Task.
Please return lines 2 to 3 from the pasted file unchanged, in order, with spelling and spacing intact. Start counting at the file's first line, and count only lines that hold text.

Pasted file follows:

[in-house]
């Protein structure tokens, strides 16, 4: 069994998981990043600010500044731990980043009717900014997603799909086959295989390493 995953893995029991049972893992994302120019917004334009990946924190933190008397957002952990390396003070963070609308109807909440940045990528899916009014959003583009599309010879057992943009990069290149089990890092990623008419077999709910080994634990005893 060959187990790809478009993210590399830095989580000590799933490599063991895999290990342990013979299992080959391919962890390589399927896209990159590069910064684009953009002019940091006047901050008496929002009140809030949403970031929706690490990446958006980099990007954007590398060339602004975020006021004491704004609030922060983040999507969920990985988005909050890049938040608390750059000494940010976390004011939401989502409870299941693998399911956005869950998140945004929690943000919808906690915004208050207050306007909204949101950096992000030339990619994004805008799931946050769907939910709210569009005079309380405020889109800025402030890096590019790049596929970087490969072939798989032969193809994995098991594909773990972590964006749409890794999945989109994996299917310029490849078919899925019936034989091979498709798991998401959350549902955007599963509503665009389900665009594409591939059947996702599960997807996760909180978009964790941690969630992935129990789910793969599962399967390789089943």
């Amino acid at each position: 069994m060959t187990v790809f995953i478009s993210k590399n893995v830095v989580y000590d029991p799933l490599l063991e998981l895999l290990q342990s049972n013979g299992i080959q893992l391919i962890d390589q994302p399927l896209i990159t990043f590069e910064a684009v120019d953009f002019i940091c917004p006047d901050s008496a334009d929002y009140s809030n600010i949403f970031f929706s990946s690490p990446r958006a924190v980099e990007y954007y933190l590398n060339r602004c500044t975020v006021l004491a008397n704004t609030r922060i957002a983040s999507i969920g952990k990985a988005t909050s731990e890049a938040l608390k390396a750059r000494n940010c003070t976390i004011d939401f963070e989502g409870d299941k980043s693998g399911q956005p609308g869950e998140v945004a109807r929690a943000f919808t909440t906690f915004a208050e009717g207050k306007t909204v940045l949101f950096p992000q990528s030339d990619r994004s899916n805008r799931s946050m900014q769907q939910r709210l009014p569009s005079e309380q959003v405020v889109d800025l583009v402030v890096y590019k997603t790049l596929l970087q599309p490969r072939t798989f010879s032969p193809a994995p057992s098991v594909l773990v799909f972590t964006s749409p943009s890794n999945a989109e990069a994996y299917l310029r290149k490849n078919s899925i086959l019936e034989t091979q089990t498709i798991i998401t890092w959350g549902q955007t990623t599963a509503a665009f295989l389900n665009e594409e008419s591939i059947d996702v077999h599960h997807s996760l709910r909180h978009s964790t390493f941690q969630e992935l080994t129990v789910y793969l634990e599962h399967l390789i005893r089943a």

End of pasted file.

């Protein structure tokens, strides 16, 4: 069994998981990043600010500044731990980043009717900014997603799909086959295989390493 995953893995029991049972893992994302120019917004334009990946924190933190008397957002952990390396003070963070609308109807909440940045990528899916009014959003583009599309010879057992943009990069290149089990890092990623008419077999709910080994634990005893 060959187990790809478009993210590399830095989580000590799933490599063991895999290990342990013979299992080959391919962890390589399927896209990159590069910064684009953009002019940091006047901050008496929002009140809030949403970031929706690490990446958006980099990007954007590398060339602004975020006021004491704004609030922060983040999507969920990985988005909050890049938040608390750059000494940010976390004011939401989502409870299941693998399911956005869950998140945004929690943000919808906690915004208050207050306007909204949101950096992000030339990619994004805008799931946050769907939910709210569009005079309380405020889109800025402030890096590019790049596929970087490969072939798989032969193809994995098991594909773990972590964006749409890794999945989109994996299917310029490849078919899925019936034989091979498709798991998401959350549902955007599963509503665009389900665009594409591939059947996702599960997807996760909180978009964790941690969630992935129990789910793969599962399967390789089943």
């Amino acid at each position: 069994m060959t187990v790809f995953i478009s993210k590399n893995v830095v989580y000590d029991p799933l490599l063991e998981l895999l290990q342990s049972n013979g299992i080959q893992l391919i962890d390589q994302p399927l896209i990159t990043f590069e910064a684009v120019d953009f002019i940091c917004p006047d901050s008496a334009d929002y009140s809030n600010i949403f970031f929706s990946s690490p990446r958006a924190v980099e990007y954007y933190l590398n060339r602004c500044t975020v006021l004491a008397n704004t609030r922060i957002a983040s999507i969920g952990k990985a988005t909050s731990e890049a938040l608390k390396a750059r000494n940010c003070t976390i004011d939401f963070e989502g409870d299941k980043s693998g399911q956005p609308g869950e998140v945004a109807r929690a943000f919808t909440t906690f915004a208050e009717g207050k306007t909204v940045l949101f950096p992000q990528s030339d990619r994004s899916n805008r799931s946050m900014q769907q939910r709210l009014p569009s005079e309380q959003v405020v889109d800025l583009v402030v890096y590019k997603t790049l596929l970087q599309p490969r072939t798989f010879s032969p193809a994995p057992s098991v594909l773990v799909f972590t964006s749409p943009s890794n999945a989109e990069a994996y299917l310029r290149k490849n078919s899925i086959l019936e034989t091979q089990t498709i798991i998401t890092w959350g549902q955007t990623t599963a509503a665009f295989l389900n665009e594409e008419s591939i059947d996702v077999h599960h997807s996760l709910r909180h978009s964790t390493f941690q969630e992935l080994t129990v789910y793969l634990e599962h399967l390789i005893r089943a």